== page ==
20 March 2020 04:38
Tomorrow, March 20th, Friday, Google will be posted a hand washing video Doodle recognizing Dr. Ignaz Semmelweis, widely attributed as the first person to discover the medical benefits of hand washing. The Doodle shows a video of how to properly wash your hands. Here is that video: Google wrote "Today's Doodle recognizes Hungarian physician Dr. Ignaz Semmelweis, widely attributed as the first person to discover the medical benefits of handwashing. On this day in 1847, Semmelweis was appointed Chief Resident in the maternity clinic of the Vienna General Hospital, where he deduced and demonstrated that requiring doctors to disinfect their hands vastly reduced the transmission of disease." Google also posted this poster: Be safe all! Forum discussion at Google Doodles.
As coronavirus continues to impact millions of people around the globe, Google is highlighting the importance of hand washing with a Doodle dedicated to Dr Ignaz Semmelweis, known as the "father of infection control". Semmelweis, a Hungarian physician, is widely recognised as being the first person to discover the medical benefits of hand washing. On 20 March 1847, Semmelweis demonstrated the importance of clean hands when he was appointed chief resident in the maternity clinic of the Vienna General Hospital and began requiring all physicians to disinfect their hands with a solution of chlorinated lime. Download the new Independent Premium app Sharing the full story, not just the headlines Prior to his appointment, new mothers were dying at high rates of an infection referred to at the time as "childbed fever" in hospital. After launching an investigation, Semmelweis deduced that the cause was doctors carrying infectious diseases on their hands from operating rooms to the new mothers.
According to WHO, people should wash their hands for at least 20 seconds. The present Doodle perceives Hungarian doctor Dr. Ignaz Semmelweis, generally ascribed as the main individual to find the health advantages of handwashing. On this day in 1847, Semmelweis was named Chief Resident in the maternity facility of the Vienna General Hospital, where he concluded and exhibited that expecting specialists to sanitize their hands tremendously decreased the transmission of infection. Conceived in Buda (presently Budapest), Hungary on July first, 1818, Ignaz Semmelweis proceeded to get a doctorate from the University of Vienna and graduate degree in birthing assistance. At the point when he started his residency at the Vienna General Hospital in the mid nineteenth century, a baffling and inadequately comprehended disease known as "childbed fever" was prompting high death rates in new moms in maternity wards across Europe.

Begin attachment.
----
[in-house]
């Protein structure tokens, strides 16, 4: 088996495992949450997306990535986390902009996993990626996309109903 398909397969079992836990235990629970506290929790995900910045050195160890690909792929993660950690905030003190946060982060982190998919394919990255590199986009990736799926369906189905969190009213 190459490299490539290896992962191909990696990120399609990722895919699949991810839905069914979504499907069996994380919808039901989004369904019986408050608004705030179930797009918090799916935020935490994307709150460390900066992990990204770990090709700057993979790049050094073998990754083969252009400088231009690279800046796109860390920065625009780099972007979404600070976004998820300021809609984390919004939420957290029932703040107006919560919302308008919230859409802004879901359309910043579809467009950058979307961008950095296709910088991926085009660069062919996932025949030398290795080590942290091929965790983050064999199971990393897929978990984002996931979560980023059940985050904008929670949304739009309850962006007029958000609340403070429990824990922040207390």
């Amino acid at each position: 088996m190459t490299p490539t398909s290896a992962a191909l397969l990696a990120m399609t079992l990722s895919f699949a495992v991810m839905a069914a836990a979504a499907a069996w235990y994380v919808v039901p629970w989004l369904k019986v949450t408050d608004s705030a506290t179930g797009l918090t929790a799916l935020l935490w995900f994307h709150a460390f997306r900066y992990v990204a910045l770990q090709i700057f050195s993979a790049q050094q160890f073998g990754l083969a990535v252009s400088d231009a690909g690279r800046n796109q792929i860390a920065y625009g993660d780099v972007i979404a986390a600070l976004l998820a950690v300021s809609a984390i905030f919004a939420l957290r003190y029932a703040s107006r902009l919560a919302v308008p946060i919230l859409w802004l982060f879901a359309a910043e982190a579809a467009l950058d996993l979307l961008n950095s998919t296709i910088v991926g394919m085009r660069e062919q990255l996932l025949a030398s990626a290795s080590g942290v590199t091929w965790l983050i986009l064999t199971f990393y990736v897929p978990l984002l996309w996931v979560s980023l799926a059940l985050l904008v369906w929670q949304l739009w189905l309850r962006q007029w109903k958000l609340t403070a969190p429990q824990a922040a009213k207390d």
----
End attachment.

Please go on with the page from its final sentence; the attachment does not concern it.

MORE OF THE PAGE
Semmelweis was committed to finding the reason. After a careful examination, he concluded that the specialists were transmitting irresistible material from prior tasks and dissections to powerless moms through their hands. He quickly founded a prerequisite that all clinical staff wash their hands in the middle of patient assessments, and therefore, disease rates in his division started to dive. Tragically, a significant number of Semmelweis' friends at first saw his thoughts with distrust. Decades later, his clean proposals were approved by the across the board acknowledgment of the "germ theory of disease." Today, Semmelweis is generally recognized as "the father of infection control," credited with upsetting obstetrics, yet the clinical field itself, advising ages past his own that handwashing is one of the best approaches to forestall the spread of ailments. It's difficult to feel any sense of optimism during the Covid-19 pandemic, but one source of encouragement is that simple soap and water can be a powerful defense. The coronavirus that causes the disease is enveloped in fatty layers that are easily dissolved by detergents, exposing the core of the virus and causing it to perish. That's why public health authorities keep stressing the importance of washing our hands. Handwashing to kill germs might seem like basic hygiene today, but it is a relatively recent discovery in the...